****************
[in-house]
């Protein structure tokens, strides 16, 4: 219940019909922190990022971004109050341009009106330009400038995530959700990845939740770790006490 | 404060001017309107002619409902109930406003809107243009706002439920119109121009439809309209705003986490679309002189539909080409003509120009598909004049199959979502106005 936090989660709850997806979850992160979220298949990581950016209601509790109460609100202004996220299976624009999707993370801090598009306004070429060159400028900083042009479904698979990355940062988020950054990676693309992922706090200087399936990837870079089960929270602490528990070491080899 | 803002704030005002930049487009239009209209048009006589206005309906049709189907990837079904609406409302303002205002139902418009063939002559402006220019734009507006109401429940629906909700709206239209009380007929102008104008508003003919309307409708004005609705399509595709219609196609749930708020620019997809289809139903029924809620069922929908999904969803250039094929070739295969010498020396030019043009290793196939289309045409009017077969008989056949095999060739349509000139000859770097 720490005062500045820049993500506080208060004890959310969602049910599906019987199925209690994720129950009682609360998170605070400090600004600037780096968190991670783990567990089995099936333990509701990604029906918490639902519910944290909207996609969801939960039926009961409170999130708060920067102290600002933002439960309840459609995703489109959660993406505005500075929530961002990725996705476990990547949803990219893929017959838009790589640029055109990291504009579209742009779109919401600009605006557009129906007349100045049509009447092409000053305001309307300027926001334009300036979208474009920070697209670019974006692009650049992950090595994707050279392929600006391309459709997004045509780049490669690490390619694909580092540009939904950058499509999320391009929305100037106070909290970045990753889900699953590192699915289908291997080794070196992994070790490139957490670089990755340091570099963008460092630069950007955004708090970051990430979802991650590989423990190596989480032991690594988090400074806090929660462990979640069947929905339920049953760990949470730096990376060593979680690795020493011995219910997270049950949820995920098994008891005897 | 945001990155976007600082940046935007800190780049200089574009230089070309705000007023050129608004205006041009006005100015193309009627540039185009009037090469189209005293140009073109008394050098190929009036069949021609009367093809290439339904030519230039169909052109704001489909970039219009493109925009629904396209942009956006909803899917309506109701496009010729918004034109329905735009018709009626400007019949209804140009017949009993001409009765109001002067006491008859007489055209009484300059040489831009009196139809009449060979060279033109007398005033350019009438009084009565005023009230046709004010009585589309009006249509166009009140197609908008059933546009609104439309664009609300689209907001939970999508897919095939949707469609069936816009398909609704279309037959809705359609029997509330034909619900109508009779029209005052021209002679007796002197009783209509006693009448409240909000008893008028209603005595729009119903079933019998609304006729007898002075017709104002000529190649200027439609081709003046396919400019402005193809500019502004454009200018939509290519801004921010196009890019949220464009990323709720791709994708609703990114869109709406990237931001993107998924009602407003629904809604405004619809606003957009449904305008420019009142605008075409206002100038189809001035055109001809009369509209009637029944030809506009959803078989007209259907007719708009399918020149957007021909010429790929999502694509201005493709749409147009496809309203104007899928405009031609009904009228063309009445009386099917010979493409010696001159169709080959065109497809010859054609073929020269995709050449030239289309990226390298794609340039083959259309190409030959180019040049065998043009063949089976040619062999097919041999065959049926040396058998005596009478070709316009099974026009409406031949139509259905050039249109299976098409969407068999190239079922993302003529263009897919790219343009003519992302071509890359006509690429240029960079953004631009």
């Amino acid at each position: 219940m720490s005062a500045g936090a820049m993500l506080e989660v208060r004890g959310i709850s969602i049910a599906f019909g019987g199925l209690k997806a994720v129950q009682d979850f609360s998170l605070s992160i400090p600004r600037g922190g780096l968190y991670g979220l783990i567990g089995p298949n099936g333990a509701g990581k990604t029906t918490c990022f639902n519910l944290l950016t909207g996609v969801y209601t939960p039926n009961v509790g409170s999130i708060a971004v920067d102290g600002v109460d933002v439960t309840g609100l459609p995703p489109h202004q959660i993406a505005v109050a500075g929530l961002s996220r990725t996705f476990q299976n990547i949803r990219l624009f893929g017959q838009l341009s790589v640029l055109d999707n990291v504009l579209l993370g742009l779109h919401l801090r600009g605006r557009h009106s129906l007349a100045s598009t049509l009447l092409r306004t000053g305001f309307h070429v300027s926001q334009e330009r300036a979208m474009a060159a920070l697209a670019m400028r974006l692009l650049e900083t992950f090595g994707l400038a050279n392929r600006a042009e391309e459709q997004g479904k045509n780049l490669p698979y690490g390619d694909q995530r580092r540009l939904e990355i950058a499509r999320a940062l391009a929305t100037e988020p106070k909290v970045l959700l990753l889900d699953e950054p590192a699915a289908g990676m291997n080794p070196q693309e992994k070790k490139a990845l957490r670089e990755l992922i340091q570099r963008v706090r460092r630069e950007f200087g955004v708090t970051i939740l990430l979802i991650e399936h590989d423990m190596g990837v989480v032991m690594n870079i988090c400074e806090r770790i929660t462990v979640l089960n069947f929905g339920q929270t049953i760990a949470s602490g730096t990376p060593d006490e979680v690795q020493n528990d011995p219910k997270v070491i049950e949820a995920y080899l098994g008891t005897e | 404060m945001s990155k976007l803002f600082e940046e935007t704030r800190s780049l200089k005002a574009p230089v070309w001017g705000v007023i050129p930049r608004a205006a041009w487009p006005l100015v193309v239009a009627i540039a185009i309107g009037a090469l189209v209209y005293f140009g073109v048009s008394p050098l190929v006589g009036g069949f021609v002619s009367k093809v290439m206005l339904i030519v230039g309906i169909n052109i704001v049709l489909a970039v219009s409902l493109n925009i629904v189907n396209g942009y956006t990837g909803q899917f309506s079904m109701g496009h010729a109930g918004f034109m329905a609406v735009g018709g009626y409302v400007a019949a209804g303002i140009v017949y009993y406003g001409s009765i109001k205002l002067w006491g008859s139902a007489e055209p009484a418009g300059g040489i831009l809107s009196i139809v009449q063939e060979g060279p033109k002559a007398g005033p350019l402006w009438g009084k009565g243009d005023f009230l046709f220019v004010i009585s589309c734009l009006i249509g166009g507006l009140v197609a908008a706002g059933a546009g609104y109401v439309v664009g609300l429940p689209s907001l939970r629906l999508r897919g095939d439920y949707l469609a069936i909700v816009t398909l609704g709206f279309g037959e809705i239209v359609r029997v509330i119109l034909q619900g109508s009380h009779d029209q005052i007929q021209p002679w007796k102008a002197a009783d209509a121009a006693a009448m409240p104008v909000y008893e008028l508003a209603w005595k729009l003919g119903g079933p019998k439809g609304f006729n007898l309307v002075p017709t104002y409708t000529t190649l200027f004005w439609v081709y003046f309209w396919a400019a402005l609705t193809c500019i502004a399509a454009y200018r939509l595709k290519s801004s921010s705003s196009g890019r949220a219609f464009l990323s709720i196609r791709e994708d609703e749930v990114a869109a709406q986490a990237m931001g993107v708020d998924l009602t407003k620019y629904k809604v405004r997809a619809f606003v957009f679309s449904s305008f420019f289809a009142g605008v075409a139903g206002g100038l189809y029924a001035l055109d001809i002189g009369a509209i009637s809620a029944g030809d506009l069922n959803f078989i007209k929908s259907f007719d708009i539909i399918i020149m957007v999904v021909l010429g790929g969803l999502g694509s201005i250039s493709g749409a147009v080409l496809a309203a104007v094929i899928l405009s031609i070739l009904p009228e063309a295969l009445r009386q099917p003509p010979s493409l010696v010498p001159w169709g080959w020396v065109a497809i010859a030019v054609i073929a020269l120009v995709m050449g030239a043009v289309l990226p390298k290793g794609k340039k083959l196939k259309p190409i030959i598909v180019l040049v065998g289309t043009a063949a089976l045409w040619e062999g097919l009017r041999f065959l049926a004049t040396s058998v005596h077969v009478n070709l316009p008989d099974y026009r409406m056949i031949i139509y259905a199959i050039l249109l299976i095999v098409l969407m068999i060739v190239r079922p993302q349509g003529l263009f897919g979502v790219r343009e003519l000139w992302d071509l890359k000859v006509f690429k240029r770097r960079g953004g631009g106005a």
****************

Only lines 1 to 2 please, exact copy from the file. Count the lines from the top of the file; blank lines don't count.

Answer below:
[in-house]
């Protein structure tokens, strides 16, 4: 219940019909922190990022971004109050341009009106330009400038995530959700990845939740770790006490 | 404060001017309107002619409902109930406003809107243009706002439920119109121009439809309209705003986490679309002189539909080409003509120009598909004049199959979502106005 936090989660709850997806979850992160979220298949990581950016209601509790109460609100202004996220299976624009999707993370801090598009306004070429060159400028900083042009479904698979990355940062988020950054990676693309992922706090200087399936990837870079089960929270602490528990070491080899 | 803002704030005002930049487009239009209209048009006589206005309906049709189907990837079904609406409302303002205002139902418009063939002559402006220019734009507006109401429940629906909700709206239209009380007929102008104008508003003919309307409708004005609705399509595709219609196609749930708020620019997809289809139903029924809620069922929908999904969803250039094929070739295969010498020396030019043009290793196939289309045409009017077969008989056949095999060739349509000139000859770097 720490005062500045820049993500506080208060004890959310969602049910599906019987199925209690994720129950009682609360998170605070400090600004600037780096968190991670783990567990089995099936333990509701990604029906918490639902519910944290909207996609969801939960039926009961409170999130708060920067102290600002933002439960309840459609995703489109959660993406505005500075929530961002990725996705476990990547949803990219893929017959838009790589640029055109990291504009579209742009779109919401600009605006557009129906007349100045049509009447092409000053305001309307300027926001334009300036979208474009920070697209670019974006692009650049992950090595994707050279392929600006391309459709997004045509780049490669690490390619694909580092540009939904950058499509999320391009929305100037106070909290970045990753889900699953590192699915289908291997080794070196992994070790490139957490670089990755340091570099963008460092630069950007955004708090970051990430979802991650590989423990190596989480032991690594988090400074806090929660462990979640069947929905339920049953760990949470730096990376060593979680690795020493011995219910997270049950949820995920098994008891005897 | 945001990155976007600082940046935007800190780049200089574009230089070309705000007023050129608004205006041009006005100015193309009627540039185009009037090469189209005293140009073109008394050098190929009036069949021609009367093809290439339904030519230039169909052109704001489909970039219009493109925009629904396209942009956006909803899917309506109701496009010729918004034109329905735009018709009626400007019949209804140009017949009993001409009765109001002067006491008859007489055209009484300059040489831009009196139809009449060979060279033109007398005033350019009438009084009565005023009230046709004010009585589309009006249509166009009140197609908008059933546009609104439309664009609300689209907001939970999508897919095939949707469609069936816009398909609704279309037959809705359609029997509330034909619900109508009779029209005052021209002679007796002197009783209509006693009448409240909000008893008028209603005595729009119903079933019998609304006729007898002075017709104002000529190649200027439609081709003046396919400019402005193809500019502004454009200018939509290519801004921010196009890019949220464009990323709720791709994708609703990114869109709406990237931001993107998924009602407003629904809604405004619809606003957009449904305008420019009142605008075409206002100038189809001035055109001809009369509209009637029944030809506009959803078989007209259907007719708009399918020149957007021909010429790929999502694509201005493709749409147009496809309203104007899928405009031609009904009228063309009445009386099917010979493409010696001159169709080959065109497809010859054609073929020269995709050449030239289309990226390298794609340039083959259309190409030959180019040049065998043009063949089976040619062999097919041999065959049926040396058998005596009478070709316009099974026009409406031949139509259905050039249109299976098409969407068999190239079922993302003529263009897919790219343009003519992302071509890359006509690429240029960079953004631009």